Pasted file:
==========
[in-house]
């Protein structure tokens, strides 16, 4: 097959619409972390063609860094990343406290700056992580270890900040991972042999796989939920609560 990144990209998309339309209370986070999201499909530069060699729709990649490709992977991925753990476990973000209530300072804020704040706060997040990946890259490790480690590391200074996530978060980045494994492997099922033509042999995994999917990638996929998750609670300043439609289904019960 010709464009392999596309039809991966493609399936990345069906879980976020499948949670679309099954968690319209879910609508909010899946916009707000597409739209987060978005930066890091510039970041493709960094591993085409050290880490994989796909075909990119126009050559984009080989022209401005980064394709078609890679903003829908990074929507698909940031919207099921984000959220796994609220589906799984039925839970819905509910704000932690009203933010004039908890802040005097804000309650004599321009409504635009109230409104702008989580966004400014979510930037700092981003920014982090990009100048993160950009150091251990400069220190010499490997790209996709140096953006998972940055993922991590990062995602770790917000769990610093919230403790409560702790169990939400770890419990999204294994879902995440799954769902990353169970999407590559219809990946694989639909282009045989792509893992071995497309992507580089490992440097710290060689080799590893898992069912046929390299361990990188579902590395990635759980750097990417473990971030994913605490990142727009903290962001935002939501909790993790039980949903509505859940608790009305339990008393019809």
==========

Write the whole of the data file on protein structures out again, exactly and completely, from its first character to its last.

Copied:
[in-house]
């Protein structure tokens, strides 16, 4: 097959619409972390063609860094990343406290700056992580270890900040991972042999796989939920609560 990144990209998309339309209370986070999201499909530069060699729709990649490709992977991925753990476990973000209530300072804020704040706060997040990946890259490790480690590391200074996530978060980045494994492997099922033509042999995994999917990638996929998750609670300043439609289904019960 010709464009392999596309039809991966493609399936990345069906879980976020499948949670679309099954968690319209879910609508909010899946916009707000597409739209987060978005930066890091510039970041493709960094591993085409050290880490994989796909075909990119126009050559984009080989022209401005980064394709078609890679903003829908990074929507698909940031919207099921984000959220796994609220589906799984039925839970819905509910704000932690009203933010004039908890802040005097804000309650004599321009409504635009109230409104702008989580966004400014979510930037700092981003920014982090990009100048993160950009150091251990400069220190010499490997790209996709140096953006998972940055993922991590990062995602770790917000769990610093919230403790409560702790169990939400770890419990999204294994879902995440799954769902990353169970999407590559219809990946694989639909282009045989792509893992071995497309992507580089490992440097710290060689080799590893898992069912046929390299361990990188579902590395990635759980750097990417473990971030994913605490990142727009903290962001935002939501909790993790039980949903509505859940608790009305339990008393019809």